In April 1902, on the Caribbean island of Martinique, La Commission sur le Vulcan convened to make a fateful decision. Mt. Pelée was sending smoke aloft and spreading ash across the capital city of Saint-Pierre. Comprising physicians, pharmacists, and science teachers, the commission debated the danger of an eruption and the burden of evacuation, and judged the safety of the city’s population to be “absolutely assured.” Weeks later, Mt. Pelée erupted and approximately 30,000 residents died within minutes, leaving only two survivors.

Environmental crises require pivotal decisions, and such decisions need timely, credible scientific information and science-based advice. This requirement is the focus of a report released last month by the American Academy of Arts and Sciences*, calling attention to improvements in the operation and delivery of science during crises.




“…science will play a critical role…guiding decisions governing disaster response and recovery.”


Science has provided essential data and insight during disaster responses in the United States, including the World Trade Center attack (2001), Deepwater Horizon oil spill (2010), Hurricane Sandy (2012), and the Zika virus epidemic (2016). The context of scientific work done during such major disasters differs from that of routine science in several ways. Conditions change rapidly—wildfires spread swiftly, hurricanes intensify within hours, and aftershocks render buildings unsafe. In such scenarios, scientists must respond within tightly constrained time frames to collect data, do analyses, and provide findings that normally would involve months or years of work. Decision-makers need actionable information (such as risk assessments or mitigation techniques), yet scientific information is only one of many inputs to disaster response. Because communication networks may be severely disrupted, as occurred in Puerto Rico during Hurricane Maria (2017), delivery of science becomes even more difficult.

Thus, science during crisis involves specialized actions such as heightened attention to coupled human-natural systems and cascading consequences. Important responses include rapid establishment of interdisciplinary scientific teams, local knowledge quickly integrated into scientific work, clear and compelling visualization of results, and concise communication to decision-makers, disaster-response specialists, and the public.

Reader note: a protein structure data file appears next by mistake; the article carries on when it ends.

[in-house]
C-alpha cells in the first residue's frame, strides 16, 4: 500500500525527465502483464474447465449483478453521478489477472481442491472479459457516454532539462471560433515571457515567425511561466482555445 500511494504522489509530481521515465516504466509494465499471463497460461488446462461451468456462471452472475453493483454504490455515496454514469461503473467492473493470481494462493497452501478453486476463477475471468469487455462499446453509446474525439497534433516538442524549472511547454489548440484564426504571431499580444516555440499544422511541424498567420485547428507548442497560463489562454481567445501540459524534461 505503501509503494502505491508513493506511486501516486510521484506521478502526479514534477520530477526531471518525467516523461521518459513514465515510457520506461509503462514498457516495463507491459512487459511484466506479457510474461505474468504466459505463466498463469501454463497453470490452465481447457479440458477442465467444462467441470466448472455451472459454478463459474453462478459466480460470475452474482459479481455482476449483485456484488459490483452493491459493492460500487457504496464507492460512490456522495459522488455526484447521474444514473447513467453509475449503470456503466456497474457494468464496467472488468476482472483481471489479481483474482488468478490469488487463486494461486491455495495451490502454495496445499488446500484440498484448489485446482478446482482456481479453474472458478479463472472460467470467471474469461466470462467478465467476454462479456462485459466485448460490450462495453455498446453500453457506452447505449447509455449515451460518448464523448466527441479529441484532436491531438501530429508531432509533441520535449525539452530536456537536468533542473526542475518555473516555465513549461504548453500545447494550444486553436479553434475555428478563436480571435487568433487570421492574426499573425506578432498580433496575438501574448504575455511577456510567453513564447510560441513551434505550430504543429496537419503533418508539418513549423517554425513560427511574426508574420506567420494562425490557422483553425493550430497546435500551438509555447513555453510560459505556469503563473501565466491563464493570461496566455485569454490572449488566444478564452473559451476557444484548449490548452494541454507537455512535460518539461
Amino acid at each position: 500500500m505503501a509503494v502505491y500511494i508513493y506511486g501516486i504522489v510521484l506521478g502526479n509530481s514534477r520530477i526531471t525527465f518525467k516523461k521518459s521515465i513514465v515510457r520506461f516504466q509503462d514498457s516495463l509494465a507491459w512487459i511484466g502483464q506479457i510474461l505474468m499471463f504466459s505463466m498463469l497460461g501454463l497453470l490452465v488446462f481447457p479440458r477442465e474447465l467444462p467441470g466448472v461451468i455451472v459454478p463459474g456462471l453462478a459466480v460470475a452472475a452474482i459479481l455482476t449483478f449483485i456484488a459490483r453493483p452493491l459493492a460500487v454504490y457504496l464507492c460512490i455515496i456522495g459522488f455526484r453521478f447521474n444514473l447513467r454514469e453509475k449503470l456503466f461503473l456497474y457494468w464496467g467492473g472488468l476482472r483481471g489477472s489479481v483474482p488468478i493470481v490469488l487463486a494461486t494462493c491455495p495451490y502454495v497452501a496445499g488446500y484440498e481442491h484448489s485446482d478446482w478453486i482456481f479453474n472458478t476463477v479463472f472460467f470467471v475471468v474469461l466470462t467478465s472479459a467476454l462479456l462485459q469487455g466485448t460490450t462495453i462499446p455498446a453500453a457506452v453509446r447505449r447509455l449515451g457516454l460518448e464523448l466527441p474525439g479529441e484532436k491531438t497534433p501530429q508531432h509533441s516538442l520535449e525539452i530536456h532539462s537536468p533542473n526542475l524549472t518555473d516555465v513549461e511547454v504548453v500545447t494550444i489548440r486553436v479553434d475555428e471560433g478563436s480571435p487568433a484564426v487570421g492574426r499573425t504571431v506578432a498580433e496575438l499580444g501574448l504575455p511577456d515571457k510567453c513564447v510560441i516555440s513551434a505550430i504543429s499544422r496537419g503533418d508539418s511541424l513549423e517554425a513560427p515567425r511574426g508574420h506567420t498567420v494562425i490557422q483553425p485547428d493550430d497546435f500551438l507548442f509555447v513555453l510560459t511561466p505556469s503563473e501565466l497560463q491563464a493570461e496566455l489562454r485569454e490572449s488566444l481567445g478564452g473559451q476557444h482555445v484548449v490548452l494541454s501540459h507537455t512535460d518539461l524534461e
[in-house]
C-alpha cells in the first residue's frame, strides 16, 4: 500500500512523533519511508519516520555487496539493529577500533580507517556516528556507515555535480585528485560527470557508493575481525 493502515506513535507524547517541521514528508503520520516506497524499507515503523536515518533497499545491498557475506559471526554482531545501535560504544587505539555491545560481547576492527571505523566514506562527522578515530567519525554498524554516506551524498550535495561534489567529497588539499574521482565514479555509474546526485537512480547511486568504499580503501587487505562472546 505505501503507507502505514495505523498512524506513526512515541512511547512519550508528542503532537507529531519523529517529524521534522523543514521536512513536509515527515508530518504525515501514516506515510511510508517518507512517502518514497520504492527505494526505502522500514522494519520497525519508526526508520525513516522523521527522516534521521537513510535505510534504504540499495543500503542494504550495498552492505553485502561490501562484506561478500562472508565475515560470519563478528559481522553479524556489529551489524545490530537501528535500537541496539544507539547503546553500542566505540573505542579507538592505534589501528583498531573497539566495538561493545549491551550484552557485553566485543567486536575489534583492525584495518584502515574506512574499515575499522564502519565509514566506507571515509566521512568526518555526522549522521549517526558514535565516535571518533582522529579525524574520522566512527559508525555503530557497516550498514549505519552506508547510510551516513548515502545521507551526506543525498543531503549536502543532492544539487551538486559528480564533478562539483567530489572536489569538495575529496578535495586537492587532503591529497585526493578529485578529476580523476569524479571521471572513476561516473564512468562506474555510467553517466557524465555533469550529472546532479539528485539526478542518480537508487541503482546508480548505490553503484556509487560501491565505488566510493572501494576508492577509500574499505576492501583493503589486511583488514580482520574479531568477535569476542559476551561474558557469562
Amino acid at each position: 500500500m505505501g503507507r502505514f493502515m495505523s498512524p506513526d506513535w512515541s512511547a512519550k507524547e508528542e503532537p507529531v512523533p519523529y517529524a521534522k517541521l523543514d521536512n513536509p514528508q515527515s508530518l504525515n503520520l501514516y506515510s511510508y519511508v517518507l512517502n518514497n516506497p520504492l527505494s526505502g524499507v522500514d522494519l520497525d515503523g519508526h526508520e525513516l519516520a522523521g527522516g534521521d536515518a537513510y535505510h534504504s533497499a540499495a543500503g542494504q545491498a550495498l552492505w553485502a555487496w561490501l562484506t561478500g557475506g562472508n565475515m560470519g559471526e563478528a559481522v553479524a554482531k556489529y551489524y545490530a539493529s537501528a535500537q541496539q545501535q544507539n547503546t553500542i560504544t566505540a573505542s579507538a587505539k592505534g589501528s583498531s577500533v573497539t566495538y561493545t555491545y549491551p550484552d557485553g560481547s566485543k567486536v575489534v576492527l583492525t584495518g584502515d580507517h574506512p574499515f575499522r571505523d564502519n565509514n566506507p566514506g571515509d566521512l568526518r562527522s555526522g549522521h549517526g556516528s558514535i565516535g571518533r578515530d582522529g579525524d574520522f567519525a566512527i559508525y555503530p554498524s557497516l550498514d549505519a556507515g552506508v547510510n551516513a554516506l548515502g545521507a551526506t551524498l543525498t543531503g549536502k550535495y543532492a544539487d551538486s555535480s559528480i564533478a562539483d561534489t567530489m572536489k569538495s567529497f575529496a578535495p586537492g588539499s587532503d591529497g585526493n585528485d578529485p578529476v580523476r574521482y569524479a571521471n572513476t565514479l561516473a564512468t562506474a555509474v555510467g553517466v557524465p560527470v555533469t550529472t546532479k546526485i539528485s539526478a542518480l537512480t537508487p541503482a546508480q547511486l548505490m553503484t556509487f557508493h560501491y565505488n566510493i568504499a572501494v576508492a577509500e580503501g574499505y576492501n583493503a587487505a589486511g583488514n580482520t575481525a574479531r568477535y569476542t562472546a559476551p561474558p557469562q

The Academy report, based on the findings of a workshop that involved a range of experts, provides specific recommendations for best practices in the United States. Because analyses must be done immediately and often under hazardous conditions, quickly accessible funding (such as the RAPID program of the U.S. National Science Foundation) at the federal, state, and local levels could ensure that ephemeral data will be collected and findings delivered to decision-makers as needed. During a crisis, a central, curated clearing-house for data and scientific information can improve scientific collaboration, speed up analyses, and build public trust. Because first responders and scientists often bring very different perspectives, vocabularies, and needs to a disaster event, expanded joint training would allow these communities to work more effectively together.

The report recommends several policy reforms. State governments should appoint chief scientific officers to coordinate state-sponsored scientific activity and liaison with federal scientists and emergency response agencies. Modest modification of the Federal Advisory Committee Act would allow teams of federal and nonfederal scientists to collaborate more effectively during a crisis, while maintaining transparency and accountability.

In 2018, the United States experienced 14 weather and climate disasters with losses exceeding $1 billion each and a total of 247 lives lost. The summer wildfire season in the American West will soon again begin, followed by the start of the 2019 hurricane season in the Atlantic Ocean. There will be new disasters and science will play a critical role, informing and guiding decisions governing disaster response and recovery. Science during a crisis must be as effective as possible. The academy report is a call to action.

  • * R.R.C. and G.E.M. chaired the committee of the American Academy of Arts and Sciences that released the report “Science During Crisis: Best Practices, Research Needs, and Policy Priorities” (2019).


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